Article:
Atrial fibrillation (AF) is the most common form of arrhythmia. In AF, the electrical impulses do not originate in the SA node. Instead, they come from different parts of the atrium or in the nearby pulmonary veins. The abnormal firing of electrical impulses causes the atria to quiver or beat in a chaotic (irregular and rapid) fashion, which causes the ventricles to pump the blood ineffectively throughout the body. Ineffective pumping may result in blood pooling in atrial appendages that may lead to clot formation.

How Big Is The AF Market?

According to the American Heart Association (AHA), an estimated 2.7 million Americans are living with AF. Untreated AF doubles the risk of cardiovascular-related death and causes a 4-5-fold increase in the risk of stroke due to the potential for clot formation originating from inside the heart or the atrial appendages. According to the U.S. Center for Disease Control and Prevention (CDC), more than 750,000 hospitalizations and 130,000 deaths occur each year in the U.S. because of AF. AF is the underlying cause for 15-20% of ischemic strokes and costs the U.S. an estimated $6 billion in direct medical expense each year.

What Is The Primary Treatment Option For AF?

The primary treatment options for AF include procedures designed to control the heart’s rhythm and rate, medications to reduce the workload of the heart, and/or medications to prevent the formation of clots to reduce the risk of stroke. Electrical cardioversion is a medical procedure where an electrical shock is delivered to the heart through paddles or patches placed on the chest that shock-stop the heart momentarily in hopes that when it resumes at a normal rhythm. Pharmaceutical options for the treatment of AF include antiarrhythmic drugs, calcium channel blockers, beta-blockers, and antiplatelet and/or anticoagulant medications to thin the blood and reduce the risk of clot formation.

For many patients, pharmaceutical options are not sufficient to control the arrhythmia. In these patients, pacemakers or cardiac defibrillators may be surgically implanted to provide low-energy pulses to the heart to restore rhythm and monitor the heart to prevent sudden cardiac arrest. In the U.S., over 225,000 pacemakers and 135,000 cardiac defibrillators are implanted each year.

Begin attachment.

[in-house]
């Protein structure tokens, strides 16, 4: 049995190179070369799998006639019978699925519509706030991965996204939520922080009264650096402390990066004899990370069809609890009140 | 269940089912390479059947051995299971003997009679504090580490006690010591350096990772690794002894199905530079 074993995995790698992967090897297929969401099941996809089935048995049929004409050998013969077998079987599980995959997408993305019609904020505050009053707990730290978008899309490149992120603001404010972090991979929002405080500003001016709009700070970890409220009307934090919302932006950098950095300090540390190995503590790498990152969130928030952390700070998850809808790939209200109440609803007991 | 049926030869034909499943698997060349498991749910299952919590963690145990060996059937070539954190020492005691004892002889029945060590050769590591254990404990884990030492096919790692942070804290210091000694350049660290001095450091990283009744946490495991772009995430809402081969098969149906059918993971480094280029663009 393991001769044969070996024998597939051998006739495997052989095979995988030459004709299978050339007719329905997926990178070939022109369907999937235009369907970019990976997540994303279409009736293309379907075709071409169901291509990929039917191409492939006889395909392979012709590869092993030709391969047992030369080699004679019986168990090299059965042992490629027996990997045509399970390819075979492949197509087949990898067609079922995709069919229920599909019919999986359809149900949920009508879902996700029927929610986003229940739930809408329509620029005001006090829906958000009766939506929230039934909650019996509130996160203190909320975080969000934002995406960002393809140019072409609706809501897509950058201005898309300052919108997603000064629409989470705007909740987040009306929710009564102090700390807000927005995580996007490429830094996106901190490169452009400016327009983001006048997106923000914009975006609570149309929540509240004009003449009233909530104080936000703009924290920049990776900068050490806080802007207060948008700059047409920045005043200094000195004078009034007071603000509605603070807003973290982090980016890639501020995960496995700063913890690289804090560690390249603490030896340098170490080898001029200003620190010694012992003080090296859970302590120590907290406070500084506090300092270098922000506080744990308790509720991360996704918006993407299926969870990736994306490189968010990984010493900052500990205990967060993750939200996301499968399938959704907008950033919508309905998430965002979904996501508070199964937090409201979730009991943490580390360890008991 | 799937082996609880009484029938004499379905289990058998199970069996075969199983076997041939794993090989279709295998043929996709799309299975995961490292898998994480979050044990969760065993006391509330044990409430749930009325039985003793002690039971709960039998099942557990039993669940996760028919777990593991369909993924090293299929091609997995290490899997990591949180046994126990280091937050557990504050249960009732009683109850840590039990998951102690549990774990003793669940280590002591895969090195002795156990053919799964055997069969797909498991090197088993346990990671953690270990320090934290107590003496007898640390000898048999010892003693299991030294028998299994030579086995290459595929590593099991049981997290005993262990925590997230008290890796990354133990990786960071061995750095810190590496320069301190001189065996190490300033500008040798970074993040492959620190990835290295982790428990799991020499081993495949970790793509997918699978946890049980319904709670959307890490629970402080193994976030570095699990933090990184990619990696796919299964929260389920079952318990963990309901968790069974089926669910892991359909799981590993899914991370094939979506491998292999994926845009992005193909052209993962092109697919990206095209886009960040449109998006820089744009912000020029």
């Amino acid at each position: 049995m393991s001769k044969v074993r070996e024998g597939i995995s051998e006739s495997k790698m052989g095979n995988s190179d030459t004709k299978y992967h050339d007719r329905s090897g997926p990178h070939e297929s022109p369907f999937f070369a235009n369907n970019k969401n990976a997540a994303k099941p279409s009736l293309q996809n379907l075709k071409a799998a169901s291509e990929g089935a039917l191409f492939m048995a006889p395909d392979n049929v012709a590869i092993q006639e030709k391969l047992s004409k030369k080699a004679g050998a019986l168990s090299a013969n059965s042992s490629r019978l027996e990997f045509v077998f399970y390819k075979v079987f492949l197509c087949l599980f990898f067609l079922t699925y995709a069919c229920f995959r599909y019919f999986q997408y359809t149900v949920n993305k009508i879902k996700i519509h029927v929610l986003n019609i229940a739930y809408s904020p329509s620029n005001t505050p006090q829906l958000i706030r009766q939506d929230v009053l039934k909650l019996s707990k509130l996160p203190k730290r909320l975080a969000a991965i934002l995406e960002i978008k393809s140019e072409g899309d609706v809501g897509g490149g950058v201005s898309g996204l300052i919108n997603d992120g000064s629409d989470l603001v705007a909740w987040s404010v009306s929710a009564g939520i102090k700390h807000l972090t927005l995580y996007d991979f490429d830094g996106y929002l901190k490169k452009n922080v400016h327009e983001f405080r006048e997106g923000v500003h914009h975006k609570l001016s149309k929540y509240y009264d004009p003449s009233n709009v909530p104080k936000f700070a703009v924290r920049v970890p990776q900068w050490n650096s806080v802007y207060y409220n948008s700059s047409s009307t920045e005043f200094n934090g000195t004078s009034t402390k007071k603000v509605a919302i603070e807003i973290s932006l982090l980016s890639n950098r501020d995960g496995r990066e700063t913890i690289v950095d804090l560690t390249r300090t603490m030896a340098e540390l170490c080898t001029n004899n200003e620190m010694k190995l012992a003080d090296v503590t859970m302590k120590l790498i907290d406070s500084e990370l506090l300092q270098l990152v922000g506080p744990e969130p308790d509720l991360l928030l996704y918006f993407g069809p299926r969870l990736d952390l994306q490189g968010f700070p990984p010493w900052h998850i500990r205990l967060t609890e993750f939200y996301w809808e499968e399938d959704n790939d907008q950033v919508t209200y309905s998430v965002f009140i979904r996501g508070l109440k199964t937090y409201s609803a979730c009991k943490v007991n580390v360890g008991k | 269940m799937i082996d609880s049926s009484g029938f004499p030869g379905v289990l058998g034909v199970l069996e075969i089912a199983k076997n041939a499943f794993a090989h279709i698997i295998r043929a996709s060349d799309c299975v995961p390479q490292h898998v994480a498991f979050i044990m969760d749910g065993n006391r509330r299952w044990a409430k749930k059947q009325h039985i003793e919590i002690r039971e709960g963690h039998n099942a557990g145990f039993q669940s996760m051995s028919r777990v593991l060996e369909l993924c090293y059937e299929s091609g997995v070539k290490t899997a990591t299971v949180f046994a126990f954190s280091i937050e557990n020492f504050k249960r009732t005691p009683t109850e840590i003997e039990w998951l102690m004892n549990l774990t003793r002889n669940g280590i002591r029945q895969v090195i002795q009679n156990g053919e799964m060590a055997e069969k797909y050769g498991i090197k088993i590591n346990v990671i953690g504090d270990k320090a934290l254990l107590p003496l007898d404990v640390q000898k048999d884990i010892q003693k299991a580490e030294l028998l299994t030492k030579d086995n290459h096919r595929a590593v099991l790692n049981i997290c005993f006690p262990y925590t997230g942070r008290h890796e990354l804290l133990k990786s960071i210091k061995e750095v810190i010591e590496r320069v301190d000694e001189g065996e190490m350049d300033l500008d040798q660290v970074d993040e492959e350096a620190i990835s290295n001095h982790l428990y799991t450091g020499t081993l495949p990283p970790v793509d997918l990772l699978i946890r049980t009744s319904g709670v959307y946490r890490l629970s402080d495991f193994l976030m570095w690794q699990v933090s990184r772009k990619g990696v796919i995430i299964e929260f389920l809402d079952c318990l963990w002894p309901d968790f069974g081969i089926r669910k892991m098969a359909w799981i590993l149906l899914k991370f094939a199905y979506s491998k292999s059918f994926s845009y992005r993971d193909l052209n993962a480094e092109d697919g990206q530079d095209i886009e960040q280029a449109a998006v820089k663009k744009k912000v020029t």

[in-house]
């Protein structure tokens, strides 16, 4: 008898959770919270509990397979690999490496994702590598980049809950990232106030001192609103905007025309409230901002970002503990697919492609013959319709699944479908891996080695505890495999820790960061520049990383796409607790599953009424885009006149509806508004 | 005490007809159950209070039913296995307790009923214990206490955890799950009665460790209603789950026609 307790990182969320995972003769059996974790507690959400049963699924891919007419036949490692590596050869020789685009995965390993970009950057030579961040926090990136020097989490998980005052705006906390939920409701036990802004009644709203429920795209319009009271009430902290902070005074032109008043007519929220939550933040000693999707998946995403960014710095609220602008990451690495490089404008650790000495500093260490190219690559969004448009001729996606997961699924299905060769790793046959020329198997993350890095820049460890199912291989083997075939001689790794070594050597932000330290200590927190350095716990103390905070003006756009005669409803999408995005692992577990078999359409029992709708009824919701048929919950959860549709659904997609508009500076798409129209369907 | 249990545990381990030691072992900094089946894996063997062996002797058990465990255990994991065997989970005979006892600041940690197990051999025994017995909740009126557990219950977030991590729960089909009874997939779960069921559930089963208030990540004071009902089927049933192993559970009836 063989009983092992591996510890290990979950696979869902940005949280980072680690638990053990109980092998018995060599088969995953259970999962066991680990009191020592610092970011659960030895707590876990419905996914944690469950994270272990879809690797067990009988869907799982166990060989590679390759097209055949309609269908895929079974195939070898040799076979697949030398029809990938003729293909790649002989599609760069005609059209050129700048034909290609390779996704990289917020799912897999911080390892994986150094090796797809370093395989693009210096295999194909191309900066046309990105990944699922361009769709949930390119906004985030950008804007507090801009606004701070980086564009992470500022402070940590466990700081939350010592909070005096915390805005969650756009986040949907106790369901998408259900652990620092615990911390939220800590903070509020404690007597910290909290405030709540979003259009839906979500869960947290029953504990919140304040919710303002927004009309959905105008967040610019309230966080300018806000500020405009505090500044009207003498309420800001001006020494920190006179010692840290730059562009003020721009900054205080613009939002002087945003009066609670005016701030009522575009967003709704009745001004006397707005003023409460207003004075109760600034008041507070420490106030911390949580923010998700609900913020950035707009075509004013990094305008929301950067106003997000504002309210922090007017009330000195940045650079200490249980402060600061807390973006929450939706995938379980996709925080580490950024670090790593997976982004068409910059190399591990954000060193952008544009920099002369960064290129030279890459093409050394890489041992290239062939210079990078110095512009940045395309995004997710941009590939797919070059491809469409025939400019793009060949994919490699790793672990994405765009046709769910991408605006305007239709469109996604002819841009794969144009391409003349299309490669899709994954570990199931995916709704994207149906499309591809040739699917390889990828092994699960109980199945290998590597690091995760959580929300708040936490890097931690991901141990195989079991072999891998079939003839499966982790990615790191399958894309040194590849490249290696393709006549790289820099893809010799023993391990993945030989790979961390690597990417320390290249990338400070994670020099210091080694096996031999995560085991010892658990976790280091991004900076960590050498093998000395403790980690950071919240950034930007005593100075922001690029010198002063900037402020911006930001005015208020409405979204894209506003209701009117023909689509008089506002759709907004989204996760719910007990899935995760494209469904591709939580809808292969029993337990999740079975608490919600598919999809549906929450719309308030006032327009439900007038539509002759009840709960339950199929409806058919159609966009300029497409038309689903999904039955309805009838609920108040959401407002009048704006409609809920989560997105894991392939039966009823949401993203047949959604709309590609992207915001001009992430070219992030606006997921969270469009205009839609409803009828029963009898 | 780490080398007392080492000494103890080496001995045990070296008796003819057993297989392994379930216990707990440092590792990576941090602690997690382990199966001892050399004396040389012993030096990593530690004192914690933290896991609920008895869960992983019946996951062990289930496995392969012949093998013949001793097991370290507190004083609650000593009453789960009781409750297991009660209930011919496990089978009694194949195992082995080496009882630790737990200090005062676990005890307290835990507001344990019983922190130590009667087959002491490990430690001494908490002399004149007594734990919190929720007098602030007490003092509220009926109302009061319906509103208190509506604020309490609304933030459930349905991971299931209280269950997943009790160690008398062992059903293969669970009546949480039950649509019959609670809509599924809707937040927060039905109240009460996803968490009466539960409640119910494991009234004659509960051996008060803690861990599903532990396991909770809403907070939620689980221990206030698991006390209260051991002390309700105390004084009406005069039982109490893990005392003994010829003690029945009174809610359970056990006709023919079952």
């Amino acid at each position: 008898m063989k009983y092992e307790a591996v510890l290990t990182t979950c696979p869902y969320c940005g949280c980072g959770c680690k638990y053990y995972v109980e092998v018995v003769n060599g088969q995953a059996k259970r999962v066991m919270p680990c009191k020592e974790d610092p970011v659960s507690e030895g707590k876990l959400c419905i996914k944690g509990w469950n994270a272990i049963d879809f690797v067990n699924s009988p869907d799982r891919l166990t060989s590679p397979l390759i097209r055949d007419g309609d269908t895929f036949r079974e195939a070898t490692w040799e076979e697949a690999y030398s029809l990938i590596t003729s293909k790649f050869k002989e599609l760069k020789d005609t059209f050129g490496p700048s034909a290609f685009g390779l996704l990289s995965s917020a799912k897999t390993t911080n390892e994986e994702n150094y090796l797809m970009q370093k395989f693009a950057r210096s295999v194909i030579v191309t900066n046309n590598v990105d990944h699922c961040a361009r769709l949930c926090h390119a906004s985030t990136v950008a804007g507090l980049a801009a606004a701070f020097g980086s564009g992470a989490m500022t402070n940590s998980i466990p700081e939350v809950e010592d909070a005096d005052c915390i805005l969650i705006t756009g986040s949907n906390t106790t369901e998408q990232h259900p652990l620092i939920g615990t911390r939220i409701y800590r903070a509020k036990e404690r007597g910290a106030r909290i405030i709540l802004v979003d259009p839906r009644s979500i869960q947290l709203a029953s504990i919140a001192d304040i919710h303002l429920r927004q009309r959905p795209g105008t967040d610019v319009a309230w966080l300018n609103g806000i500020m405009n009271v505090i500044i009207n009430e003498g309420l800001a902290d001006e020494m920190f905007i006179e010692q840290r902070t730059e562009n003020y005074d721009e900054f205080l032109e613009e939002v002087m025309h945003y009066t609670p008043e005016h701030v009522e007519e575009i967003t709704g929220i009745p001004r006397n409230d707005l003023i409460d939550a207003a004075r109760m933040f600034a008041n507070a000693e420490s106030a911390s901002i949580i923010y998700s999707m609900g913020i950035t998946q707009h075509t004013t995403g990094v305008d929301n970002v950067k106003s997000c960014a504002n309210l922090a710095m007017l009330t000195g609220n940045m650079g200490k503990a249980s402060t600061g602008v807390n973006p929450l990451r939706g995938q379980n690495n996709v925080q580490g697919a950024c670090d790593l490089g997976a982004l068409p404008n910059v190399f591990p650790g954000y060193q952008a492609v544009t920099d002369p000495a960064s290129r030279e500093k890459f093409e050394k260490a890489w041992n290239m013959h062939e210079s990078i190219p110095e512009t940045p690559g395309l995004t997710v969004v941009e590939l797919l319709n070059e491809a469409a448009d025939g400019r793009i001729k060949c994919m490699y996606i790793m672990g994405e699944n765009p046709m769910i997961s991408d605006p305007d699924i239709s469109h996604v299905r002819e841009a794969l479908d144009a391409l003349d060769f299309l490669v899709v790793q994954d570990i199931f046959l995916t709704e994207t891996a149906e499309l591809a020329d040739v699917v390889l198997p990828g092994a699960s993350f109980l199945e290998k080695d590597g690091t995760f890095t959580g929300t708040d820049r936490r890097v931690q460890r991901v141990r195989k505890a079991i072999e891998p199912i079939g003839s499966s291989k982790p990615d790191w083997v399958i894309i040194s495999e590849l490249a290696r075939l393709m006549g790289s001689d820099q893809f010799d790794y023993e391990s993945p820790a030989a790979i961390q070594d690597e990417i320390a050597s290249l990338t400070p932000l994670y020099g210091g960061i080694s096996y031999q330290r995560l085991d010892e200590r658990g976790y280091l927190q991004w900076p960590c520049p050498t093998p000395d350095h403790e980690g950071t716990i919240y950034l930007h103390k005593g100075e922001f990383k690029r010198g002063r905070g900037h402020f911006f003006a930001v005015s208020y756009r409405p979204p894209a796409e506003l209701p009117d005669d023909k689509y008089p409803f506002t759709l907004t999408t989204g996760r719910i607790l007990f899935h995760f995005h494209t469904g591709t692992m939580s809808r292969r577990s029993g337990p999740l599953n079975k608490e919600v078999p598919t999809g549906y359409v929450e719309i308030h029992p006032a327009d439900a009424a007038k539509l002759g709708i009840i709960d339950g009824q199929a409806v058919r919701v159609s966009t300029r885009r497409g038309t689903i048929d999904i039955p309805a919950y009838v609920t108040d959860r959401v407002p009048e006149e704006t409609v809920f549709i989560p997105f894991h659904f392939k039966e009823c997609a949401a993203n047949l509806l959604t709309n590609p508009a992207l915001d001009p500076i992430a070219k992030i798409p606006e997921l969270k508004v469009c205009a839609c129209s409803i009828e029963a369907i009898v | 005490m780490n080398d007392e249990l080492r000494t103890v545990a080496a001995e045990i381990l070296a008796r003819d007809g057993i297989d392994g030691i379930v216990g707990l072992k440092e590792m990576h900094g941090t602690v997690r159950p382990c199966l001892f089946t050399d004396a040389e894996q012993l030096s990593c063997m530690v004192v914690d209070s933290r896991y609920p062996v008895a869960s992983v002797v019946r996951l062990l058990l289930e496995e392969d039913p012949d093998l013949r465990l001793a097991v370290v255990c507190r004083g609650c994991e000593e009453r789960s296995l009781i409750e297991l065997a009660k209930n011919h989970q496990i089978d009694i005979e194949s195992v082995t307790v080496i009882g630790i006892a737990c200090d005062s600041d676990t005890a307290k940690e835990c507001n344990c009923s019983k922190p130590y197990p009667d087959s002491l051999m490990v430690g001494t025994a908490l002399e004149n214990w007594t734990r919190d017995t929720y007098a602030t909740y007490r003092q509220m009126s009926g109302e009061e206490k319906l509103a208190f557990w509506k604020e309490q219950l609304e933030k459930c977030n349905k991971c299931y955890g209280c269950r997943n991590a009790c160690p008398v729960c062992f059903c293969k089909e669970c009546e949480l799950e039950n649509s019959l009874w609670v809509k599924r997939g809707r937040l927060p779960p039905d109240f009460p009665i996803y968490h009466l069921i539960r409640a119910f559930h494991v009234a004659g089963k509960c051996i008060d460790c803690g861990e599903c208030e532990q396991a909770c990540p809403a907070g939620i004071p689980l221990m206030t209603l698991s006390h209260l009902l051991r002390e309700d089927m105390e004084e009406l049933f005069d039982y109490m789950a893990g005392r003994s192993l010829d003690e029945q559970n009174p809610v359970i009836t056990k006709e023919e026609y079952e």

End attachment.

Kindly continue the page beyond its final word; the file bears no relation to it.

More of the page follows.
What If Pharmaceuticals and Cardioversion Fail?

Medications and cardioversion to control atrial fibrillation are not always effective. In these cases, a cardiologist may perform a procedure to ablate the area of heart tissue that's causing the erratic electrical signals in an effort to restore the heart to a normal rhythm. This is done by the use of specialized catheters that deliver radiofrequency energy, extreme cold (cryotherapy), or heat to ablate small areas of the heart, either by isolating or destroying the tissue causing the asynchronous signal. This corrects the arrhythmia without the need for medications or implantable devices.

However, determining the exact tissue to isolate that is causing the erratic electrical signals is paramount to a successful catheter ablation procedure, hence the importance of the cardiac mapping and real-time information noted above during the electrophysiology study. A surgeon looking to remove a cancerous tumor must remove the entire tumor or the risk of recurrence is high. The concept is similar during an ablation procedure. The entire area responsible for asynchronous signal must be isolated or destroyed or fibrillation will remain. That being said, electrophysiologists clearly do not want to over-ablate heart tissue in fear of excess scar formation or loss of heart function. It's a delicate balance.

What Type of High-Tech Equipment Is Necessary For Cardiac Ablation?

Highly fidelity 3D cardiac mapping can only be obtained through the use of a cutting-edge diagnostic software and hardware system employed by the electrophysiologist during the EPS. The system helps the electrophysiologist in locating the defective tissue and in monitoring target ablation sites in real-time.